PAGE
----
58. Scrap Metal Dealers Act 2013 (UK) c 10, s 12.

  59. Explanatory Notes to the Scrap Metal Dealers Act 2013 (UK).

  60. Consultation 9 (Victoria Police); Submissions 24 (Victorian Automobile Chamber of Commerce), 30 (Sims Metal Management).

  61. See, eg, Gambling Regulation Act 2003 (Vic) s 3.5.33.

  62. Crystal Ossolinski, Tai Lam and David Emery, ‘The Changing Way We Pay: Trends in Consumer Payments’ (Research Discussion Paper, Reserve Bank of Australia, June 2014) 42.

  63. Consultation 11 (Victorian Automobile Chamber of Commerce).

  64. Crystal Ossolinski, Tai Lam and David Emery, ‘The Changing Way We Pay: Trends in Consumer Payments’ (Research Discussion Paper, Reserve Bank of Australia, June 2014) 11.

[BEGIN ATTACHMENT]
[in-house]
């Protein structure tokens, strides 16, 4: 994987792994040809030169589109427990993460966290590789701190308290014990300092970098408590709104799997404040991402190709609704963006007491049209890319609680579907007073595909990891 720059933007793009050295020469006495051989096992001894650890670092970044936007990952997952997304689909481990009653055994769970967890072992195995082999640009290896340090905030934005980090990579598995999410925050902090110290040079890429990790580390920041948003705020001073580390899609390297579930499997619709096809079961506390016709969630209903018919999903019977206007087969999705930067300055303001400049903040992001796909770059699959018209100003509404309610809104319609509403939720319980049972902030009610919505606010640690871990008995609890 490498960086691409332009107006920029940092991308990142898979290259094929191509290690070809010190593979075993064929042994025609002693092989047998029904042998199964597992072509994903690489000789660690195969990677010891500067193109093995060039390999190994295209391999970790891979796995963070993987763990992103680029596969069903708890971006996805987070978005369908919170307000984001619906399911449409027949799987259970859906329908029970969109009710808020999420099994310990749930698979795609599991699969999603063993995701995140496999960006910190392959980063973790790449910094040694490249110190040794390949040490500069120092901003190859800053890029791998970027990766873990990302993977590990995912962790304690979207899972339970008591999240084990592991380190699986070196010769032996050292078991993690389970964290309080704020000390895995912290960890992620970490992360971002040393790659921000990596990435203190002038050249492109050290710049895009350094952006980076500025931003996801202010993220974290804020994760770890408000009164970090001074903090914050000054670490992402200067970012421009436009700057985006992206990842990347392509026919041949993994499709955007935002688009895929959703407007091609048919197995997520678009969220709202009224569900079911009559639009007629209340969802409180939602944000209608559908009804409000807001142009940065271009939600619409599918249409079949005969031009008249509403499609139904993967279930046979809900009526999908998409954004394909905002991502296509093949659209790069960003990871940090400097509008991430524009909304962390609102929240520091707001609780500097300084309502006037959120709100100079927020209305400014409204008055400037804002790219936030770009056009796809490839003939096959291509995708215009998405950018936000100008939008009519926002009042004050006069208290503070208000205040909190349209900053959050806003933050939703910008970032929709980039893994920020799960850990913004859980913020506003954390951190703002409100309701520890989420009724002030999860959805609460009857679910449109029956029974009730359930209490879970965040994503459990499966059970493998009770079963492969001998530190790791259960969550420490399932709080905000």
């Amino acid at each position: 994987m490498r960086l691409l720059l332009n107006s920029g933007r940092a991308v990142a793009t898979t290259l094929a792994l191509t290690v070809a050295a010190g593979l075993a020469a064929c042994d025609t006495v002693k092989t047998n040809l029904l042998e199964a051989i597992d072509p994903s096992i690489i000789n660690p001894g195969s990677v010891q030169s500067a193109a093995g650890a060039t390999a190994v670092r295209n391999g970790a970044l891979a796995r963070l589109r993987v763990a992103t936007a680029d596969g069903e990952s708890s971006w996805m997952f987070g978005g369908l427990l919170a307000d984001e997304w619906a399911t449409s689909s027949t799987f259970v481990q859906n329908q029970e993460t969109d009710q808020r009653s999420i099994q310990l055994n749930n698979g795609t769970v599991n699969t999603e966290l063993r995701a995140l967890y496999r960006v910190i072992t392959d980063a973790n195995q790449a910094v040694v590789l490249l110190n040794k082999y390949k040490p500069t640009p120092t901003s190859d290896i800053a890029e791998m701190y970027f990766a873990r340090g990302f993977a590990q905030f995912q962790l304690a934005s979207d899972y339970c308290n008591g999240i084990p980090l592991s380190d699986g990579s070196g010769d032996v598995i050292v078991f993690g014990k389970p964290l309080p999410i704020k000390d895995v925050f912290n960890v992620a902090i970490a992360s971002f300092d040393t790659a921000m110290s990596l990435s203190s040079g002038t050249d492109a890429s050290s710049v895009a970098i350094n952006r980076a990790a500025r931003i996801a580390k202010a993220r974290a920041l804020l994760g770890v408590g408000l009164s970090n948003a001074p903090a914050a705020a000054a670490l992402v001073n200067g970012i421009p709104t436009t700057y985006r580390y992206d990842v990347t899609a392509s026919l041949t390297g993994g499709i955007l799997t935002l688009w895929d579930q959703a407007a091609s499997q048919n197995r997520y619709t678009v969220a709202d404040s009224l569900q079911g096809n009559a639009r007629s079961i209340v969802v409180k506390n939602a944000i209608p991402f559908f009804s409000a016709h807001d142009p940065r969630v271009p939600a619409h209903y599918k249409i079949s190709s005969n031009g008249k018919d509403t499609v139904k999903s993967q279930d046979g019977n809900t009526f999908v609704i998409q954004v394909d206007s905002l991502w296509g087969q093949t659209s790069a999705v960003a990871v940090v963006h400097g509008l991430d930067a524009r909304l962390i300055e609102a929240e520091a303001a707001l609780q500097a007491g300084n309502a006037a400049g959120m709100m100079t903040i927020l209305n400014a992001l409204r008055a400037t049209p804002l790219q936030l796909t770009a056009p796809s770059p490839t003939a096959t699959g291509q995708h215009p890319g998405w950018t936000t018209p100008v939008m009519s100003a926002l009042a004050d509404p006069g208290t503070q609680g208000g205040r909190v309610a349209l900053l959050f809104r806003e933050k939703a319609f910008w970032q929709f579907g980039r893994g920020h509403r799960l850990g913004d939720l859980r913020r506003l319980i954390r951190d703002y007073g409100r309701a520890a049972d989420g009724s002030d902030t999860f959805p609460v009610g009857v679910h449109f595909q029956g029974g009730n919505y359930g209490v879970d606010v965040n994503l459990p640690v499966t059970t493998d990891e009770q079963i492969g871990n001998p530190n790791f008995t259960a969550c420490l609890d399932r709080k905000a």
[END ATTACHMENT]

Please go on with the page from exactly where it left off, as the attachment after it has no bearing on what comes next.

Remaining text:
65. Submission 13 (National Heavy Vehicle Regulator); Consultation 3 (Roundtable 2).

  66. Australian Consumer Law and Fair Trading Act 2012 (Vic) ss 45, 47(1)(a)(vii), 47(1)(b)(vii).

  67. Private Security Act 2004 (Vic) ss 50(c), 56.

  68. Accident Towing Services Act 2007 (Vic) ss 42, 46.

  69. Western Truck Towing Pty Ltd v Douglas [2014] VSC 159 (10 April 2014) [8]–[15].

  70. Consultation 10 (Victorian Automobile Chamber of Commerce).

  71. Anteris Consulting Pty Ltd (for the Australian Competition and Consumer Commission), Research into the Australian Debt Collection Industry (May 2015) 82.

  72. Submission 10 (Australian Tattooists Guild).

  73. Submission 13 (National Heavy Vehicle Regulator).

  74. Information provided to the Commission by the Crime and Corruption Commission (Queensland) (5 August 2015).